By MARSHA MERCER
In April 1961, the National Archives in Washington opened a major exhibition for the 100th anniversary of the Civil War. It did not even mention slavery or emancipation.
That the Archives would gloss over the causes and consequences of the Civil War in telling its history seems incredible, but it reflects the tensions that ran high 50 years ago. The 100th anniversary commemoration of 1961 to 1965 coincided not only with the Cold War but also with the turbulent civil rights movement.
The centennial got off to a shaky start when some Southern states objected to the national commission that Congress and President Eisenhower authorized in 1957 to run the commemoration. It was called the Civil War Centennial Commission. Why, the Southerners asked, was it not the War Between the States?
In October 1960, the Civil War Centennial Commission’s chairman, Ulysses S. Grant III, grandson of the Union Army commander and U.S. president, proclaimed that the Civil War had not torn the country apart.
“The war did not divide us,” Grant wrote. “Rather, it united us, in spite of a long period of bitterness, and made us the greatest and most powerful nation the world had ever seen.”
Grant, who was 80 and a retired Army major general, also wrote in “This Week Magazine” that he had a “close feeling” for the Civil War. The article was titled “Here comes the greatest centennial in U.S. history!” Grant promised battle reenactments, “many on a huge scale,” along with “colorful ceremonies…exhibitions of war trophies and mementos…memorials, parades, new historical markers and a great many special ceremonies.”
Historian Robert J. Cook quotes from the article in his 2007 book “Troubled Commemoration,” which meticulously chronicles what went wrong with the centennial. Civil War historian David W. Blight of Yale has described the official commemoration as nothing short of “a political and historical debacle.”
The commemoration of the 150th anniversary of the Civil War so far seems on more solid ground.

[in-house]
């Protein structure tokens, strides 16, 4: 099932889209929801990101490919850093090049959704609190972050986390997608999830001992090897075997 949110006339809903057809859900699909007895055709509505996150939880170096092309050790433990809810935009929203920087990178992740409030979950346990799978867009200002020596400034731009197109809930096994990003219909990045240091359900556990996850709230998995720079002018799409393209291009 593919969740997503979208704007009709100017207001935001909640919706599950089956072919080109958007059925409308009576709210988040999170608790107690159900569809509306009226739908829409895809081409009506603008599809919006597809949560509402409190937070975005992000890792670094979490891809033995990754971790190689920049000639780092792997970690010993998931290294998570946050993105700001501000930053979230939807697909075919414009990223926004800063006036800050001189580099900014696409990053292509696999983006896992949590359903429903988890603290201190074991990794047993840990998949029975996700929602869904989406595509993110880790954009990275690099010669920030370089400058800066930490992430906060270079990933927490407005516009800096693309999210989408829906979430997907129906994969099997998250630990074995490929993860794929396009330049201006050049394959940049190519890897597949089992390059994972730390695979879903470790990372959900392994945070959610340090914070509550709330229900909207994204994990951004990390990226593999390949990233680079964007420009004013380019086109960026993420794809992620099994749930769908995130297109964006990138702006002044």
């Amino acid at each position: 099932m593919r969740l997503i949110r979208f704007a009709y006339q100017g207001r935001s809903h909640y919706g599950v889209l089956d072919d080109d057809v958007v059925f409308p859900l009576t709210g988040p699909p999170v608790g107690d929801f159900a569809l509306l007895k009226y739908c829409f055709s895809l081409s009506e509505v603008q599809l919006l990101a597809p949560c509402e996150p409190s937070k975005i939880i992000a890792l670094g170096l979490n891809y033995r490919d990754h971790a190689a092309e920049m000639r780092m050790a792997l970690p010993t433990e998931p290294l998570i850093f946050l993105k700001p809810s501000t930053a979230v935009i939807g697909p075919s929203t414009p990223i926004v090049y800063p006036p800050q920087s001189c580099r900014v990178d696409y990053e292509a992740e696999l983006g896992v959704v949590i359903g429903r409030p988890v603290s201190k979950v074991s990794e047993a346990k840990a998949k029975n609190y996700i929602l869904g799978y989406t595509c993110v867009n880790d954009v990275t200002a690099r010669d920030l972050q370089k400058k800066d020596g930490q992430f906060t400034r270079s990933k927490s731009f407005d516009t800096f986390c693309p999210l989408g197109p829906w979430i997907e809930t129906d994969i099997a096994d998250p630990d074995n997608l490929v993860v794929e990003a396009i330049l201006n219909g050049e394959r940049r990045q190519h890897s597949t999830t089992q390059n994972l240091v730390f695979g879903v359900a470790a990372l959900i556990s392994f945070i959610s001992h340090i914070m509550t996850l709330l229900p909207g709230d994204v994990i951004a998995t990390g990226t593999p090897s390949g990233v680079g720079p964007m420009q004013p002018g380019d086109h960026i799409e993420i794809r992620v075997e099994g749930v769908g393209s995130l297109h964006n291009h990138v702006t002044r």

For one thing, Congress has refrained from creating a national Civil War sesquicentennial commission. States and localities are organizing most commemorative activities.
On Wednesday, the National Archives opened a major Civil War sesquicentennial exhibition called “Discovering the Civil War” that not only covers slavery and emancipation but also makes clear that the nation was divided.
A description of the eve of the war says: “In 1859 the prospect that the United States would break apart and plunge into civil war seemed remote. Few Americans could have imagined a war that would last four years, destroy much of the South, kill 620,000 soldiers and sailors and free four million slaves. Yet just two years later, it happened.”
The exhibition invites visitors to take a fresh look at the conflict through stories that are little known and documents that are rarely seen. An excellent catalog that accompanies the exhibition is a big help for reading the documents, some of which are hard to decipher in the dim light of the gallery.
The catalogue suggests that visitors examine the evidence, ask questions, listen to a wide variety of voices from the era “and make up your own mind about the struggle that almost tore apart these United States.” That’s open-ended enough not to get the Archives into trouble, even in these cranky times.
The Archives’ centennial exhibit took a top-own approach. It focused on the big names -- Abraham Lincoln and Jefferson Davis, Ulysses S. Grant and Robert E. Lee -- and marched chronologically through the war from Fort Sumter to Appomattox.
The new exhibition takes a thematic approach. Part I, which was open April 30 to Sept. 6, was called “Beginnings.” Part II, which runs through April 17, is “Consequences” with sections devoted to Spies and Conspiracies, Invention and Enterprise, Prisoners and Casualties, Emancipations, and Endings and Beginnings. The exhibition is the most extensive display ever assembled from the Archives’ Civil War holdings.
The exhibition works hard to disabuse visitors of the notion that documents are just dull pieces of paper. It displays personal letters, photos, lists, posters, telegrams and diagrams -- many retrieved from dusty files since the centennial.
It contains a facsimile of the Emancipation Proclamation Lincoln issued Jan. 1, 1863. The Archives also arranged for a rare showing of the fragile, original proclamation this week.
It also shows a sad letter from a slave in Maryland named Annie Davis. She wrote Lincoln on April 25, 1864, asking if she was free. No response has been found, but the exhibit notes that the answer to her question would have been no. Slavery continued in Maryland until Nov. 1, 1864.
© 2010 Marsha Mercer. All rights reserved.